The revised law over the recruitment of Ugandan migrant workers, regulations, 2021 by the regulator- Ministry of Gender, Labour and Social Development, requires that labour externalisation companies take their clients through a two weeks orientation training before qualifying them for work.
The law introduced a pre-departure orientation training to migrant workers, and bans the charging of migrant workers unauthorised fees. The penalty for breaking any of these regulations was also increased from three months to five years imprisonment or a fine not exceeding one thousand currency points (20million Uganda shillings) or serving both.
This prerequisite was propelled by migration specialists who continuously urged the Government to create an organized training programme for every Ugandan who plans to work abroad.
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The specialists reasoned that migrant workers would benefit from learning a variety of subjects throughout the training, including the fundamentals of the language and culture of the place they will be working.
This was after a number of Ugandans had reported having issues with their employers when they travel for employment, particularly the girls who go to the United Arab Emirates (UAE), Saudi Arabia, China and many other countries that don’t use English as their national language.
The training is primarily due to linguistic barriers and cultural shock.
The Ministry of Gender has since permitted companies that bear qualifications to train migrant workers.
Before being accredited to conduct training, the company is required to display its shareholding, date of inception and its registration details in the newspapers (media) so that if anyone has reservations, the regulator is informed early enough and the entity is immediately disqualified.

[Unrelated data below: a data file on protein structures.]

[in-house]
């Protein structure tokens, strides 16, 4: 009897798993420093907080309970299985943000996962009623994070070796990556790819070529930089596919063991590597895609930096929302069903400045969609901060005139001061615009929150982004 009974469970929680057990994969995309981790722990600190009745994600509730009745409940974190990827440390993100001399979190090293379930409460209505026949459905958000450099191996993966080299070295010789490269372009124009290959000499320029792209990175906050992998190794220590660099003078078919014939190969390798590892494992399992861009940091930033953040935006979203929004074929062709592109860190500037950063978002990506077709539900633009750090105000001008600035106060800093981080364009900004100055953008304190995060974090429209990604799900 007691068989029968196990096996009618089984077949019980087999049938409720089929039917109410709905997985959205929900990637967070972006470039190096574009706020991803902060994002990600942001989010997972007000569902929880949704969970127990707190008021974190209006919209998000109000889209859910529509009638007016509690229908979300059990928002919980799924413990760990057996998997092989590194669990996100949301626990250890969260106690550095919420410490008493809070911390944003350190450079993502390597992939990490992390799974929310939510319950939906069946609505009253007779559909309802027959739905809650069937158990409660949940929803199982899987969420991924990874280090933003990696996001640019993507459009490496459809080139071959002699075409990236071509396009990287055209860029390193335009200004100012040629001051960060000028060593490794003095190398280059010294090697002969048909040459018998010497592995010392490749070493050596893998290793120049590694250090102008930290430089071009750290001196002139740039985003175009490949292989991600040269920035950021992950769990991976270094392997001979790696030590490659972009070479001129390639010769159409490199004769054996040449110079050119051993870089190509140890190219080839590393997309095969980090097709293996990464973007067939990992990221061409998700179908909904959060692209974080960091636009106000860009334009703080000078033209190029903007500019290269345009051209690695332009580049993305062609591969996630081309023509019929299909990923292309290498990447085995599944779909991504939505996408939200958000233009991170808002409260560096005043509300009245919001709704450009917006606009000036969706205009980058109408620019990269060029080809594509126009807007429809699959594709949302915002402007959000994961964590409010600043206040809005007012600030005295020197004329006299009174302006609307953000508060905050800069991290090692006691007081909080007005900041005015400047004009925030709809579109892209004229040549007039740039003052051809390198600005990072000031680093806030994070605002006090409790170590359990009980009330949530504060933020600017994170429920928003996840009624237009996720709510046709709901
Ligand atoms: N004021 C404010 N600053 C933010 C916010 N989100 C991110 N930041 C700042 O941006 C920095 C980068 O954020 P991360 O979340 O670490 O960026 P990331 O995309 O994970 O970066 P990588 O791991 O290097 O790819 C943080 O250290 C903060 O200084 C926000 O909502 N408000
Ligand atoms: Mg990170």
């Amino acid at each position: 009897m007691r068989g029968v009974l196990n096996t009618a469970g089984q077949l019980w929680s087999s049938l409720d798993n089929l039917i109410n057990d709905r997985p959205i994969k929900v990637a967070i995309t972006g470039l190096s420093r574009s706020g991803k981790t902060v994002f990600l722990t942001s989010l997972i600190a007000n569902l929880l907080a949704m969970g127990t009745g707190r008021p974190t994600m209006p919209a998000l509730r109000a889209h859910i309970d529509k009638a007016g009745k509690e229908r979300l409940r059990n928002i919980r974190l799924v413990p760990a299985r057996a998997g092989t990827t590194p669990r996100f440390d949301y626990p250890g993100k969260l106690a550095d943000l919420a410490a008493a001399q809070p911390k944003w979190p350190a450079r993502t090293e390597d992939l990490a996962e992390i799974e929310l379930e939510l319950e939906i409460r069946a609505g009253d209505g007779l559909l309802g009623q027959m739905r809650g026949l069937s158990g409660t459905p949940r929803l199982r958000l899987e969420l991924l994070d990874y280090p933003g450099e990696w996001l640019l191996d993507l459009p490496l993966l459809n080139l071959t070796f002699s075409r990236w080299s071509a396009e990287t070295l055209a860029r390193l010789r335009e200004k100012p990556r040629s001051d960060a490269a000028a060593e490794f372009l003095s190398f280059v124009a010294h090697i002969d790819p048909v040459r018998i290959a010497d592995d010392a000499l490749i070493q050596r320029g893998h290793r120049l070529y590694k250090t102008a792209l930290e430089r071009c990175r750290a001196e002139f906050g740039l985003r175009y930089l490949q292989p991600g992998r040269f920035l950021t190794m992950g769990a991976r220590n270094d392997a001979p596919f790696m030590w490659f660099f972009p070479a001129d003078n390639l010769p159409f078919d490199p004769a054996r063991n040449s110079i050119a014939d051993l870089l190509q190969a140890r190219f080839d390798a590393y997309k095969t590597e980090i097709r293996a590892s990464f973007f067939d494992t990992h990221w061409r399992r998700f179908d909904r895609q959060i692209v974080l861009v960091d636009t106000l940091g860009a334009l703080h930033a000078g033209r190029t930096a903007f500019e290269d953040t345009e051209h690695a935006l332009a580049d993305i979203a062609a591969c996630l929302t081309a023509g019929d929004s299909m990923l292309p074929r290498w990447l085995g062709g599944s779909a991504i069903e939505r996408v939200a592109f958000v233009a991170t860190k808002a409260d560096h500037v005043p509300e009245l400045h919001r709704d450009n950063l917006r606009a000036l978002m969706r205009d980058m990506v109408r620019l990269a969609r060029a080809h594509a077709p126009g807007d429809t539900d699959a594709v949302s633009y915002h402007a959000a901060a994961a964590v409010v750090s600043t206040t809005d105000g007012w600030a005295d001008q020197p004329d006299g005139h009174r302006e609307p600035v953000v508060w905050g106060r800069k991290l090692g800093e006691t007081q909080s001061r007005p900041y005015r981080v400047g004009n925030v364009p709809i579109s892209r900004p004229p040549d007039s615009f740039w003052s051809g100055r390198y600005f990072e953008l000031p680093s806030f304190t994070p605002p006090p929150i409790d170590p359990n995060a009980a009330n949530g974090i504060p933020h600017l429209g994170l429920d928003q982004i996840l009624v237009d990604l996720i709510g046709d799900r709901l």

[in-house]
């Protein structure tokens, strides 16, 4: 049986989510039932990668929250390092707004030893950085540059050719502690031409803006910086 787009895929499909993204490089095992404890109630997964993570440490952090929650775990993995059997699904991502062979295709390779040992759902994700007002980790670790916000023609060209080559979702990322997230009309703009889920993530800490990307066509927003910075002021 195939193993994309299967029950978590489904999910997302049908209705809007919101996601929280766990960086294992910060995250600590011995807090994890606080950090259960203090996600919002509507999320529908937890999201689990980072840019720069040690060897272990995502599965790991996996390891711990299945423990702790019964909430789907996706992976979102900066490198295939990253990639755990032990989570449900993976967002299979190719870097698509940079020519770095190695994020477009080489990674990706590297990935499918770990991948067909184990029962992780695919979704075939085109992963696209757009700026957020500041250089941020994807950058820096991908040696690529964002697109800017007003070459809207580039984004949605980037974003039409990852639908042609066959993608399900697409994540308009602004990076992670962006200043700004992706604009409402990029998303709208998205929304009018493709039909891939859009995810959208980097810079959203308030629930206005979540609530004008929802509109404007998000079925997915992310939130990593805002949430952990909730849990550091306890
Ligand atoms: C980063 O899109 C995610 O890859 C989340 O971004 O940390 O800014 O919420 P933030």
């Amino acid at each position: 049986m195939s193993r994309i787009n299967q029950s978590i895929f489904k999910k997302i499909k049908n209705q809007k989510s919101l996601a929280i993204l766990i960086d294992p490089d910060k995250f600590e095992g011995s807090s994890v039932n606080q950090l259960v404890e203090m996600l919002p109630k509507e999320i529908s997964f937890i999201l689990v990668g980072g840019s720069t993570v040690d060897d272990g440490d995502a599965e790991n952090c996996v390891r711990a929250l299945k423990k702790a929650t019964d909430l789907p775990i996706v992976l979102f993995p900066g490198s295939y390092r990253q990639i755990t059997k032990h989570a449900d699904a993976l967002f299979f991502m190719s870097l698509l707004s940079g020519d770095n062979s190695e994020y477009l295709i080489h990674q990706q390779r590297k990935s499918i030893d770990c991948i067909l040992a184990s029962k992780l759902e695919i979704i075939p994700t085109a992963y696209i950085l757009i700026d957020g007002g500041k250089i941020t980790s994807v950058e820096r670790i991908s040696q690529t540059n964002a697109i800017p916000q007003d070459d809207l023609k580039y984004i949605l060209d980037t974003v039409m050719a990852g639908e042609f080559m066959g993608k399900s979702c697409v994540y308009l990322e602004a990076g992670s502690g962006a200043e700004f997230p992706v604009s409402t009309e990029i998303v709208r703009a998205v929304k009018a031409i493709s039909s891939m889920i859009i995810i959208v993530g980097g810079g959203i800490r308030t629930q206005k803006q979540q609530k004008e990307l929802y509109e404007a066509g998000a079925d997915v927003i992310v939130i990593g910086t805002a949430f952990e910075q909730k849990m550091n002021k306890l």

The Secretary to the Judiciary and Permanent Secretary Dr Pius Bigirimana is among the many Ugandans whose companies were advertised in the newspapers (media) as required by the Ministry of Gender.
However, a section of the media has since misrepresented Bigirimana’s company profile linking it to exportation of labour yet it is into sheer training.
The company, Vision House Ltd has 11 directors who include Bigirimana, his wife and children.
Before being accredited, the company must have a training facility, with fully fledged facilities including dormitories, classes, kitchen, toilets, among others.
All these are required because the trainees spend two weeks at the centre before they are awarded a certificate of completion.
The company, after attaining accreditation, turns into a training centre. Its data is captured by the ministry and then shared to the recruitment firms which thereafter book for training sessions through the regulator.
The role of the training centre is to only train and hand over the trainees after two weeks. It is therefore false, malicious, misleading and wrong to allege that Bigirimana’s company is involved in labour export.
Also, training centres don’t only train migrant workers, but also immigrants (foreigners coming to Uganda to work here) can benefit from the program.
Also Ugandans can be trained to within other regions across the country and in East Africa.